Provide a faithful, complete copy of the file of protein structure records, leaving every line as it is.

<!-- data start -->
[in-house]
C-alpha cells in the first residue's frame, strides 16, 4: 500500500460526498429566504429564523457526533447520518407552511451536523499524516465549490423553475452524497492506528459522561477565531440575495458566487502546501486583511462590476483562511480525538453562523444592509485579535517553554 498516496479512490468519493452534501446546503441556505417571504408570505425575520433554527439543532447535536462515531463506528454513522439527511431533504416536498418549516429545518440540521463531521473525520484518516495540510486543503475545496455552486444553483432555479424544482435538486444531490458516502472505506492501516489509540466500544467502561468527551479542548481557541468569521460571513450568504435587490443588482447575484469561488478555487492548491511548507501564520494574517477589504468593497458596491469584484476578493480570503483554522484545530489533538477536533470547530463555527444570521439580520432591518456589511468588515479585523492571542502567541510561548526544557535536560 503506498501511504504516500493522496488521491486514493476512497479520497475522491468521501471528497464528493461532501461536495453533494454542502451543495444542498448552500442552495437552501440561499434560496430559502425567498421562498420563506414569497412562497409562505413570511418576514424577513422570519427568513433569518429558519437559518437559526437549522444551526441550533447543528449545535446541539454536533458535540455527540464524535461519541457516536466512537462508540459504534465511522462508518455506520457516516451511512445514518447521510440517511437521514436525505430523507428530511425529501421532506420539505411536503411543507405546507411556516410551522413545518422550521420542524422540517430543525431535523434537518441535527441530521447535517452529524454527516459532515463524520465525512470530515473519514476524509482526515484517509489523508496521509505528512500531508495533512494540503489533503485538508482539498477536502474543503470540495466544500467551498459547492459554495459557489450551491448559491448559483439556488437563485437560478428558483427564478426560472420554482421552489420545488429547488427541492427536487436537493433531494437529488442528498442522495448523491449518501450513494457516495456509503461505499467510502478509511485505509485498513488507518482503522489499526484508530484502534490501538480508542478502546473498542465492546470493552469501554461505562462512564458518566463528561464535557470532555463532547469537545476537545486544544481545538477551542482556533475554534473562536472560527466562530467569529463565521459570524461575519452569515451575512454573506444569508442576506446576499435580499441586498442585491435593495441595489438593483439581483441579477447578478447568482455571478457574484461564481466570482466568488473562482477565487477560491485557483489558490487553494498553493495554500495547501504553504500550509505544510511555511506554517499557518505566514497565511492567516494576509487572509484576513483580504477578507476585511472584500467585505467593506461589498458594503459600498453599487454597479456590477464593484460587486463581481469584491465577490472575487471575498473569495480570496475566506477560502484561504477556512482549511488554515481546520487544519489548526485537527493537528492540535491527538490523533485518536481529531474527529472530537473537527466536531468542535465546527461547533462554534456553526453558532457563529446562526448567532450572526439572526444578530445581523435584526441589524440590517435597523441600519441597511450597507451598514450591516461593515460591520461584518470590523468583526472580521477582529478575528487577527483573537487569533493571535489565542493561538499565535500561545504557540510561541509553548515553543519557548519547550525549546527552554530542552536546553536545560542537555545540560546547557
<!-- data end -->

[in-house]
C-alpha cells in the first residue's frame, strides 16, 4: 500500500460526498429566504429564523457526533447520518407552511451536523499524516465549490423553475452524497492506528459522561477565531440575495458566487502546501486583511462590476483562511480525538453562523444592509485579535517553554 498516496479512490468519493452534501446546503441556505417571504408570505425575520433554527439543532447535536462515531463506528454513522439527511431533504416536498418549516429545518440540521463531521473525520484518516495540510486543503475545496455552486444553483432555479424544482435538486444531490458516502472505506492501516489509540466500544467502561468527551479542548481557541468569521460571513450568504435587490443588482447575484469561488478555487492548491511548507501564520494574517477589504468593497458596491469584484476578493480570503483554522484545530489533538477536533470547530463555527444570521439580520432591518456589511468588515479585523492571542502567541510561548526544557535536560 503506498501511504504516500493522496488521491486514493476512497479520497475522491468521501471528497464528493461532501461536495453533494454542502451543495444542498448552500442552495437552501440561499434560496430559502425567498421562498420563506414569497412562497409562505413570511418576514424577513422570519427568513433569518429558519437559518437559526437549522444551526441550533447543528449545535446541539454536533458535540455527540464524535461519541457516536466512537462508540459504534465511522462508518455506520457516516451511512445514518447521510440517511437521514436525505430523507428530511425529501421532506420539505411536503411543507405546507411556516410551522413545518422550521420542524422540517430543525431535523434537518441535527441530521447535517452529524454527516459532515463524520465525512470530515473519514476524509482526515484517509489523508496521509505528512500531508495533512494540503489533503485538508482539498477536502474543503470540495466544500467551498459547492459554495459557489450551491448559491448559483439556488437563485437560478428558483427564478426560472420554482421552489420545488429547488427541492427536487436537493433531494437529488442528498442522495448523491449518501450513494457516495456509503461505499467510502478509511485505509485498513488507518482503522489499526484508530484502534490501538480508542478502546473498542465492546470493552469501554461505562462512564458518566463528561464535557470532555463532547469537545476537545486544544481545538477551542482556533475554534473562536472560527466562530467569529463565521459570524461575519452569515451575512454573506444569508442576506446576499435580499441586498442585491435593495441595489438593483439581483441579477447578478447568482455571478457574484461564481466570482466568488473562482477565487477560491485557483489558490487553494498553493495554500495547501504553504500550509505544510511555511506554517499557518505566514497565511492567516494576509487572509484576513483580504477578507476585511472584500467585505467593506461589498458594503459600498453599487454597479456590477464593484460587486463581481469584491465577490472575487471575498473569495480570496475566506477560502484561504477556512482549511488554515481546520487544519489548526485537527493537528492540535491527538490523533485518536481529531474527529472530537473537527466536531468542535465546527461547533462554534456553526453558532457563529446562526448567532450572526439572526444578530445581523435584526441589524440590517435597523441600519441597511450597507451598514450591516461593515460591520461584518470590523468583526472580521477582529478575528487577527483573537487569533493571535489565542493561538499565535500561545504557540510561541509553548515553543519557548519547550525549546527552554530542552536546553536545560542537555545540560546547557